The Trump administration on Wednesday finalized a rule requiring pharmaceutical companies to disclose drug prices in their television ads if the cost is greater than $35 a month. The requirement is set to take effect as early as this summer.
This is “the most visible action the administration has taken so far to address the rising cost of prescription drugs,” The New York Times’s Glenn Thrush and Katie Thomas note.
The big question: Will it work?
Supporters of the move say it will increase transparency for patients and foster competition that will drive prices lower.
“Requiring the inclusion of drugs’ list prices in TV ads is the single most significant step any administration has taken toward a simple commitment: American patients deserve to know the prices of the healthcare they receive,” said HHS Secretary Alex Azar. “Patients who are struggling with high drug costs are in that position because of the high list prices that drug companies set.”
Critics of the proposed rule, including the pharmaceutical industry, contend that list prices are not a good indicator of what patients actually pay at the pharmacy counter since they don’t factor in the discounts and rebates that insurers and pharmacy benefit managers negotiate. They also argue that the mention of high list prices could create sticker shock that keeps patients from getting the medications they need.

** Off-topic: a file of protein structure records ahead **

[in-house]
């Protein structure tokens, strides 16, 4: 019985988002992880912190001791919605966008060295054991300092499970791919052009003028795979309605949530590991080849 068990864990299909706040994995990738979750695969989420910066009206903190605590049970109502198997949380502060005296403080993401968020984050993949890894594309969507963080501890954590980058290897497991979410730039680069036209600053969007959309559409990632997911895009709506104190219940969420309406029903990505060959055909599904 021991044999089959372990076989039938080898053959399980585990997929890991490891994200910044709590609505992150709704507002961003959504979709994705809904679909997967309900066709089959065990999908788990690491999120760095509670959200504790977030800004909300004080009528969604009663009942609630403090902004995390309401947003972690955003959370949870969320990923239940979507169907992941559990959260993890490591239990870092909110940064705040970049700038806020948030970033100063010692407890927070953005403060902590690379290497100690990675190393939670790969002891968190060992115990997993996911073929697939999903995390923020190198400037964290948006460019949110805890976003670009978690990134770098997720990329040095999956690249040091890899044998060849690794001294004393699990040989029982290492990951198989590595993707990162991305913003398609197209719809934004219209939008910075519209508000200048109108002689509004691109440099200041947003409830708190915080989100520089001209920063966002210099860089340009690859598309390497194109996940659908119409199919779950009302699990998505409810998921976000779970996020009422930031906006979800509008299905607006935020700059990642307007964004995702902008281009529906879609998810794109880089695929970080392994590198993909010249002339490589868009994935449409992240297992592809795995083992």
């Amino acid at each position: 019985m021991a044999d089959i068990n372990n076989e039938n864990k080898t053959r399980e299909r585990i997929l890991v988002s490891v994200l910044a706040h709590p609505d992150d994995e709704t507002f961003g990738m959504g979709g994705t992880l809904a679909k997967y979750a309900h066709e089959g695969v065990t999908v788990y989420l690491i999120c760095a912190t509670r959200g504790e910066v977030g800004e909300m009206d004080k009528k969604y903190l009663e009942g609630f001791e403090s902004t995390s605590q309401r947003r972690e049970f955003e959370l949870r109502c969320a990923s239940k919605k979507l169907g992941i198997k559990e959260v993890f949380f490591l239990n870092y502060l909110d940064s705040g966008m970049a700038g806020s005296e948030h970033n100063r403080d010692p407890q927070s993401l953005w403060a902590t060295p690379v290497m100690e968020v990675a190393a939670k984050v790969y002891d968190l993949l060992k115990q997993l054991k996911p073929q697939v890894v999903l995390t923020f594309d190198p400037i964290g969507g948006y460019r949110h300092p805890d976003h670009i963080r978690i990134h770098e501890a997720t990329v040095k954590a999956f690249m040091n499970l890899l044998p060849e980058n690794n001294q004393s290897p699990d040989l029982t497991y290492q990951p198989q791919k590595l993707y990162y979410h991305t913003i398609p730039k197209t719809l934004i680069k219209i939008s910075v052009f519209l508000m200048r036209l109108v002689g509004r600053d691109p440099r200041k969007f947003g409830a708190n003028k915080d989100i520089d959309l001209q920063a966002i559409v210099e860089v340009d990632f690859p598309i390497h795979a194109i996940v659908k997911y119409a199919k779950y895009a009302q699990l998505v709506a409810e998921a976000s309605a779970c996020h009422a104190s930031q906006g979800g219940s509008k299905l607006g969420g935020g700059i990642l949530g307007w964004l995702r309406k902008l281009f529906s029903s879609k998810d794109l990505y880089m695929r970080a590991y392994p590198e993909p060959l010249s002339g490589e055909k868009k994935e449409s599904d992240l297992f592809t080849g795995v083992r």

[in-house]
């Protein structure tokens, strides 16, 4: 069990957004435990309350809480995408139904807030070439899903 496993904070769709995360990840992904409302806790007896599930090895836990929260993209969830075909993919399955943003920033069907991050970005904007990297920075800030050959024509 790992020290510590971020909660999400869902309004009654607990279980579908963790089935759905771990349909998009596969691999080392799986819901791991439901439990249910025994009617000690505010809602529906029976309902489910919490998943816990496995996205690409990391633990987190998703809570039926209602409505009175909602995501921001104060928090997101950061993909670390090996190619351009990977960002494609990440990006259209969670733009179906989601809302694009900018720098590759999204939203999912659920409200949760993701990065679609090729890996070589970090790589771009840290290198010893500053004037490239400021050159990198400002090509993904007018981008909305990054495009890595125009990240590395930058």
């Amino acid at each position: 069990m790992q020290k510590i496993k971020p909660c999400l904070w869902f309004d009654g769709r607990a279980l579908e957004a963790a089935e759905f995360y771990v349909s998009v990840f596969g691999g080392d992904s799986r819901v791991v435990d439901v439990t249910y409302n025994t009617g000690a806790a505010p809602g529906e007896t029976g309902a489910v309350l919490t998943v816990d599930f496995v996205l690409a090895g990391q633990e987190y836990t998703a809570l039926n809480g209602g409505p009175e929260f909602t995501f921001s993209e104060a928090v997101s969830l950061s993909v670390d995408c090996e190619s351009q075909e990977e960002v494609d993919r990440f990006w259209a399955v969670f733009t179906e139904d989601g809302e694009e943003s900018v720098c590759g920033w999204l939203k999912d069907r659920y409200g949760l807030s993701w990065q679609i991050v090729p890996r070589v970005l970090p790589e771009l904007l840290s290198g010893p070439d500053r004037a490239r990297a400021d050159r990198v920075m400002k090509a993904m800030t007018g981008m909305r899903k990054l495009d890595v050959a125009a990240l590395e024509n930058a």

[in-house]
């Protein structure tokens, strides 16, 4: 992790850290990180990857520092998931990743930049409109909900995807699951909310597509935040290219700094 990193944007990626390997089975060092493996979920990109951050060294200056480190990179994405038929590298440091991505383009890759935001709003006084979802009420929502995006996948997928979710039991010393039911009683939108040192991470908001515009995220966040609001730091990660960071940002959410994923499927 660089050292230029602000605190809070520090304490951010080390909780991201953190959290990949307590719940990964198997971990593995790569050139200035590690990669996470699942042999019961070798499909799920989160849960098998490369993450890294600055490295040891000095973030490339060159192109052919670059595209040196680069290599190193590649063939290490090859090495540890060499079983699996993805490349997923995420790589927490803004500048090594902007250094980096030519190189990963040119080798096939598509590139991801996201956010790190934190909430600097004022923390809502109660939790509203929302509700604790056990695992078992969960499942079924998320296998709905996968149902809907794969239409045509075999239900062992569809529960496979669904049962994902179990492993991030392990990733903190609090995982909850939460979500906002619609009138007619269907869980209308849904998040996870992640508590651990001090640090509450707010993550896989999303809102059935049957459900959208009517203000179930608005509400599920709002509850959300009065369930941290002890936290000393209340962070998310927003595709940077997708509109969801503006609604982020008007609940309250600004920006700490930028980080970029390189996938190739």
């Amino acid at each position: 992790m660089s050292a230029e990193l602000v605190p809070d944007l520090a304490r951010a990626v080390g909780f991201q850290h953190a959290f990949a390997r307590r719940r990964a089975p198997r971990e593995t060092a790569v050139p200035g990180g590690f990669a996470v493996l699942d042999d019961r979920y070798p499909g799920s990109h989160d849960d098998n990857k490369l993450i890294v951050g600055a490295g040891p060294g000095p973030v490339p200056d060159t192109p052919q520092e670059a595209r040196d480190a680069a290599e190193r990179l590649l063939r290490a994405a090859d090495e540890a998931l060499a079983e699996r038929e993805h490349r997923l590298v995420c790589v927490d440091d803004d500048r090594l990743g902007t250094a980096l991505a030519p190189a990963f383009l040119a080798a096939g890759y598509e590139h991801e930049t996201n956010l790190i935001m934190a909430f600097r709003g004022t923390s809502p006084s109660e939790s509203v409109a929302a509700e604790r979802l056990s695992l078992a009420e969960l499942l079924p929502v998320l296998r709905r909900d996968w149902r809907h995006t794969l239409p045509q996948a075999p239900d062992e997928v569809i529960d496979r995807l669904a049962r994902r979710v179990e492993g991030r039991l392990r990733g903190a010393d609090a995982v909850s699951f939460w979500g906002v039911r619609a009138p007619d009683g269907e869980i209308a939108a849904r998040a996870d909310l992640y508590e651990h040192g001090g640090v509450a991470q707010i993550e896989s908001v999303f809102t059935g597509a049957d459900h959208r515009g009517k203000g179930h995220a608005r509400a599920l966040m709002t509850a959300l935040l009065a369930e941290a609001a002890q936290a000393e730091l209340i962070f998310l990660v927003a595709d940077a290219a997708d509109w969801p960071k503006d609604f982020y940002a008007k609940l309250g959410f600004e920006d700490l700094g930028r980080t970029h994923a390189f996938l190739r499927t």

Azar pushed back against some of those concerns. "If a drug company is afraid that their prices are so excessive and abhorrent that they will scare patients away from using their drugs, well they ought to look inside themselves and think about whether they should be lowering their prices," he said.
Many experts also say that it will take far more to get drugmakers to lower their prices.
“Telling people what the price is doesn’t change the price,” Stacie B. Dusetzina, associate professor of health policy at the Vanderbilt University Medical Center, told NBC News. “Instead we would need reform to price setting or related to how patient payments are set.”
The administration argued that list prices genuinely do matter to many patients, who either pay them or prices based on them. Still, the final rule will allow insurers to note that patients with insurance may pay different prices, a provisions pharmaceuticals companies wanted — and one that researchers found could undercut what the administration is trying to achieve.